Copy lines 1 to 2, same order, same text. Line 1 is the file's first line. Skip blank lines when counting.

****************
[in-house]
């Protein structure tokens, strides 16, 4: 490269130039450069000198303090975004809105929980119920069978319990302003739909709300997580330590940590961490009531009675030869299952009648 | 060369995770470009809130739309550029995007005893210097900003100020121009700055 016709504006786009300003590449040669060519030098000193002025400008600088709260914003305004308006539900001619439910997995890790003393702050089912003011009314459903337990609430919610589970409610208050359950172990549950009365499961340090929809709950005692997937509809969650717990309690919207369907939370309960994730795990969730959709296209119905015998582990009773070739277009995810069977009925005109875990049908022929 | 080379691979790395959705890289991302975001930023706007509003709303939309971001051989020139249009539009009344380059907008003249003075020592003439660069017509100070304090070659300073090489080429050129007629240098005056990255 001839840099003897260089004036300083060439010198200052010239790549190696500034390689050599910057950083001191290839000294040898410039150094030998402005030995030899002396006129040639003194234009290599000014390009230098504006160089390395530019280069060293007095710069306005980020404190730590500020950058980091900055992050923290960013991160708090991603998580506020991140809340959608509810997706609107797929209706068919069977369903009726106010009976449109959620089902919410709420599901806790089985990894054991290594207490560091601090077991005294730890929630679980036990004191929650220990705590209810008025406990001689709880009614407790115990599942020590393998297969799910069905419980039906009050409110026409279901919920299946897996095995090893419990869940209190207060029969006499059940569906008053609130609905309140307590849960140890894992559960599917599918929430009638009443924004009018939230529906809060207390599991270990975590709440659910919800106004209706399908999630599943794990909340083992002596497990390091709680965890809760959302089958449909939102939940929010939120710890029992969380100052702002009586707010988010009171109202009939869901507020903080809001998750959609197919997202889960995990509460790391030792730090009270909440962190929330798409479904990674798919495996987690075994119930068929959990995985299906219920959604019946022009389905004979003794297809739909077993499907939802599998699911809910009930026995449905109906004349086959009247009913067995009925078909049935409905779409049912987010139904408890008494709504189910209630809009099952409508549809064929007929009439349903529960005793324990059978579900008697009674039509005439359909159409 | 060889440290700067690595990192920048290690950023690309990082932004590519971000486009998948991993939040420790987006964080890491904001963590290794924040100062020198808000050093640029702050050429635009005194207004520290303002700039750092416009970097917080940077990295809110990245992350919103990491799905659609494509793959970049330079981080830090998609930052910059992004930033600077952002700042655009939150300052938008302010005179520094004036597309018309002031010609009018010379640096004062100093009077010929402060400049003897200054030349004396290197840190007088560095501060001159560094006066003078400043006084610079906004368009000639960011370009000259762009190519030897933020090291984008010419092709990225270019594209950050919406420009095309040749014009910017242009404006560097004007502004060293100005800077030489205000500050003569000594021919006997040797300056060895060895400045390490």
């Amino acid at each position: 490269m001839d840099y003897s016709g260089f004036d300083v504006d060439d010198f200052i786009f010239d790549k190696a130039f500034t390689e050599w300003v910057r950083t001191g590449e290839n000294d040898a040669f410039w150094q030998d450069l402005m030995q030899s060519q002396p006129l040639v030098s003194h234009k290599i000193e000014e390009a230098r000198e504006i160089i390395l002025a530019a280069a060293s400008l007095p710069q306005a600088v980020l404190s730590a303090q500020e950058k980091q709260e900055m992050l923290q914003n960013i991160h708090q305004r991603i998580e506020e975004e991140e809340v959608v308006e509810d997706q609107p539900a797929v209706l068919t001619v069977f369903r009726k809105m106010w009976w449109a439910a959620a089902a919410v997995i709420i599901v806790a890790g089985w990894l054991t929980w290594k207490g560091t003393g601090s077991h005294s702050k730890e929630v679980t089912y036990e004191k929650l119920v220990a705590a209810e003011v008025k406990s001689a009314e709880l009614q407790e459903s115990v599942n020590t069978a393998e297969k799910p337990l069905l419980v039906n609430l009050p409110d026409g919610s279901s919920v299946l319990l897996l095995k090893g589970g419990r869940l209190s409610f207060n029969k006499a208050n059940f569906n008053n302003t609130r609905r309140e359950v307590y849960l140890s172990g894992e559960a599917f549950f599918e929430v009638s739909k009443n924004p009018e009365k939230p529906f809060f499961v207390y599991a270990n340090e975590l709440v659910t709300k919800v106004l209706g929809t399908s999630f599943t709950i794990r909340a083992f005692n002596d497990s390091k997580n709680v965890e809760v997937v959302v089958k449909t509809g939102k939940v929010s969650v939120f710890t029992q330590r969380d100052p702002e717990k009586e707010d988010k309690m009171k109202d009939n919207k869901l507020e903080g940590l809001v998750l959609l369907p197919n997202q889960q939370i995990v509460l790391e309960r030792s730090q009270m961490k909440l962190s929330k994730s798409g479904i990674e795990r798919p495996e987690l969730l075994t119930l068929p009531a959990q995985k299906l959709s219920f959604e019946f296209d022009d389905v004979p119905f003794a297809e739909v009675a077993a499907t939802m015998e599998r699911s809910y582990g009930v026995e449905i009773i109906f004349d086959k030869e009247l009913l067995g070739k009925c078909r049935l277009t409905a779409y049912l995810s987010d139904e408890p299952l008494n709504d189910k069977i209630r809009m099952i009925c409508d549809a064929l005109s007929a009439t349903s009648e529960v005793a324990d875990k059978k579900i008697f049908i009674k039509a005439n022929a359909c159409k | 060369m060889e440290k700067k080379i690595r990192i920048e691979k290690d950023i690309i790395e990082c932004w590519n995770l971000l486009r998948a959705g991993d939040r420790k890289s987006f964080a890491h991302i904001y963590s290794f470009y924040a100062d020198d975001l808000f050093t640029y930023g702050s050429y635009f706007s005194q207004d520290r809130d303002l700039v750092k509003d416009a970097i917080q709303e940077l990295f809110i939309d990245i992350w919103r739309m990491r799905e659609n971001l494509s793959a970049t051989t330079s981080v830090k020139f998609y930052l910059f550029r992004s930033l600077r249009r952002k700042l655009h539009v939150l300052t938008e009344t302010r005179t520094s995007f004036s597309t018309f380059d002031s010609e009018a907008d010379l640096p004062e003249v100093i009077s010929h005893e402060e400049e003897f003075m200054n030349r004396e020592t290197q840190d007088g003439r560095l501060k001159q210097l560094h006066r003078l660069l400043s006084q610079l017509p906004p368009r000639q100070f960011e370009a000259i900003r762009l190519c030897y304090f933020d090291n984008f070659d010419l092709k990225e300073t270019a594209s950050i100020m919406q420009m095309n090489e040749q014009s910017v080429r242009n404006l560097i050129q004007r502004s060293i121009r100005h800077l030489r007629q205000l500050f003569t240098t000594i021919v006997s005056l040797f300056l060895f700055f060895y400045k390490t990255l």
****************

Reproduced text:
[in-house]
């Protein structure tokens, strides 16, 4: 490269130039450069000198303090975004809105929980119920069978319990302003739909709300997580330590940590961490009531009675030869299952009648 | 060369995770470009809130739309550029995007005893210097900003100020121009700055 016709504006786009300003590449040669060519030098000193002025400008600088709260914003305004308006539900001619439910997995890790003393702050089912003011009314459903337990609430919610589970409610208050359950172990549950009365499961340090929809709950005692997937509809969650717990309690919207369907939370309960994730795990969730959709296209119905015998582990009773070739277009995810069977009925005109875990049908022929 | 080379691979790395959705890289991302975001930023706007509003709303939309971001051989020139249009539009009344380059907008003249003075020592003439660069017509100070304090070659300073090489080429050129007629240098005056990255 001839840099003897260089004036300083060439010198200052010239790549190696500034390689050599910057950083001191290839000294040898410039150094030998402005030995030899002396006129040639003194234009290599000014390009230098504006160089390395530019280069060293007095710069306005980020404190730590500020950058980091900055992050923290960013991160708090991603998580506020991140809340959608509810997706609107797929209706068919069977369903009726106010009976449109959620089902919410709420599901806790089985990894054991290594207490560091601090077991005294730890929630679980036990004191929650220990705590209810008025406990001689709880009614407790115990599942020590393998297969799910069905419980039906009050409110026409279901919920299946897996095995090893419990869940209190207060029969006499059940569906008053609130609905309140307590849960140890894992559960599917599918929430009638009443924004009018939230529906809060207390599991270990975590709440659910919800106004209706399908999630599943794990909340083992002596497990390091709680965890809760959302089958449909939102939940929010939120710890029992969380100052702002009586707010988010009171109202009939869901507020903080809001998750959609197919997202889960995990509460790391030792730090009270909440962190929330798409479904990674798919495996987690075994119930068929959990995985299906219920959604019946022009389905004979003794297809739909077993499907939802599998699911809910009930026995449905109906004349086959009247009913067995009925078909049935409905779409049912987010139904408890008494709504189910209630809009099952409508549809064929007929009439349903529960005793324990059978579900008697009674039509005439359909159409 | 060889440290700067690595990192920048290690950023690309990082932004590519971000486009998948991993939040420790987006964080890491904001963590290794924040100062020198808000050093640029702050050429635009005194207004520290303002700039750092416009970097917080940077990295809110990245992350919103990491799905659609494509793959970049330079981080830090998609930052910059992004930033600077952002700042655009939150300052938008302010005179520094004036597309018309002031010609009018010379640096004062100093009077010929402060400049003897200054030349004396290197840190007088560095501060001159560094006066003078400043006084610079906004368009000639960011370009000259762009190519030897933020090291984008010419092709990225270019594209950050919406420009095309040749014009910017242009404006560097004007502004060293100005800077030489205000500050003569000594021919006997040797300056060895060895400045390490």